While travelling to the Philippines, Pope Francis held his usual round of questions and answers with the journalists accompanying him. One of them asked whether freedom of speech, which is a fundamental right, includes the right to ridicule someone else’s religion. His answer was rather unlike what one would have expected:
[Question:] Yesterday morning, during mass, you spoke of religious liberty as a fundamental human right. With respect to the different religions, up to what point can we go in terms of freedom of speech, that also is a fundamental human right?
[Pope:] Thank you for this intelligent question! I believe that they are both fundamental human rights: religious freedom and freedom of speech. We cannot…you are French, right? Well, then, let’s go Paris, let’s speak clearly. We cannot hide a truth today: each one has the right to practice his religion, without causing offense, freely, and we all wish to do this.
Secondly, we cannot offend, make war, kill, in the name of religion, that is, in the name of God.
That which is happening today surprises us, but let us always think of our history: how many wars of religion have we known! Think only of the Night of Saint Bartholomew [St. Bartholomew’s Day Massacre]! How can we understand that. We also have had our sinners regarding this, but we cannot murder in the name of God, it’s an aberration. To murder in the name of God is an aberration. I believe that is the main thing on religious liberty: we must practice it in liberty, without causing offense, but without imposing or murdering.
Freedom of speech…Each person has not only the freedom, the right but also the obligation to say what he thinks to aid the common good: the obligation! If we think that what a member of parliament or a Senator says – and not only they, but so many others – is not the good path, that he does not collaborate wirh the common good, we have the obligation of saying it openly. This freedom is necessary, but without offending. Because it is true that one should not react violently, but if Mr. Gasbarri [note: voyage planner, standing beside the pope], who is a great friend, says a swear word about my mother, he can expect to receive a punch! It’s normal… We cannot provoke, we cannot insult the faith of others, we cannot mock faith.
Pope Benedict, in an address I cannot recall well [note: the Regensburg address] had spoken of this post-positivist mindset, of this post-positivist metaphysics that led, in the end, to believe that all religions, or all religious expressions, are a kind of sub-culture: they are tolerated, but they are irrelevant, they are not in the culture of the Enlightenment. This is a legacy of the Enlightenment.
There are so many people who speak ill of religions, who mock them, who play with the religion of others. They provoke…and it can happen that which could happen to Mr. Gasbarri if he said anything about my mother. There is a limit! Each religion has dignity, each religion that respects human life and man, and I cannot mock it…it’s a limit. I take the example of the limit to say that, in the matter of the freedom of speech, there are limits, as in the case of my mother.”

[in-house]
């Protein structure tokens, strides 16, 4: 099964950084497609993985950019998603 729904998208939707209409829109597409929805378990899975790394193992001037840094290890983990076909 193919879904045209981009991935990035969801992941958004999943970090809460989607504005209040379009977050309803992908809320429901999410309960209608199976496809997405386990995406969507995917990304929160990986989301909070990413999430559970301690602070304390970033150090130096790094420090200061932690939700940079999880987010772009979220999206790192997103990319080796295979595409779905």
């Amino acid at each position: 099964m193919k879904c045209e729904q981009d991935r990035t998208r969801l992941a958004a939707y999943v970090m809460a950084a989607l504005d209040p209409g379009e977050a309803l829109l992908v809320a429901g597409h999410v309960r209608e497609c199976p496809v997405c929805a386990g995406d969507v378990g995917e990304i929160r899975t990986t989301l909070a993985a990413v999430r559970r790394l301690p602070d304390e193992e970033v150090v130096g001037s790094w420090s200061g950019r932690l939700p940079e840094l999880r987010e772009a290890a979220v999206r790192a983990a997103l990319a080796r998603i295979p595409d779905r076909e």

Not quite clear what he meant. Is it normal and understandable that people react angrily or even violently when one insults their mothers? Certainly it is. But is it right to react in that way? Is it legitimate to give someone who insults us a punch on the nose? Is it even possible to go further and kill the person that provokes us, like the Islamist gunmen did with the Charlie Hebdo cartoonists? It is hard to imagine that this is what the Pope wanted to say.
The truth is that if we want to live together peacefully, we should avoid insulting each other gratuitously. The issue of Religion is particularly sensitive; anyone criticizing another person’s deeply held religious faith should therefore use the greatest possible politeness and sensitivity.
Gratuitously mocking another man’s religion as Charlie Hebdo does means to insult him personally. And if the law of the land affords him no protection against such insults, it means that he is without any defence against what is a public humiliation. It is impossible to retaliate in kind against persons who take pride in having no similar sensitivity. This meant that ultimately Muslims had the choice of either meekly accepting whatever insult the makers of Charlie Hebdo chose to impart on them, or to react with violence. This does not provide any legitimacy to last week’s terror attack, but it makes them to some extent understandable.
A great deal of responsibility for the heinous incident goes therefore to the French judiciary system and liberal-leftist politicians who for many years did nothing to protect religious believers in France against the provocations of Charlie Hebdo and similarly irresponsible persons. This created a completely uneven situation in which one specific group within society could feel free to insult and provoke other groups with absolute impunity. And quite obviously, once Charlie Hebdo had realized that they had absolutely no santions to fear, they became ever more “courageous”…
It is one of the great cultural achievements of the modern State that it claims and effectively possesses a monopoly on the legitimate use of violence. But that monopoly can itself only be legitimate if equal protection is given to all groups in society. A situation in which one small group of persons effectively enjoys the privilege of humiliating others with impunity was bound to lead to the outburst of violence we have seen. The only way to prevent further damage is for the French state to adopt a new law that gives equal protection to all against this kind of humiliations. The true purpose of an anti-blasphemy law is not to protect God (who might take care of that himself, if He wants to) but to protect social peace.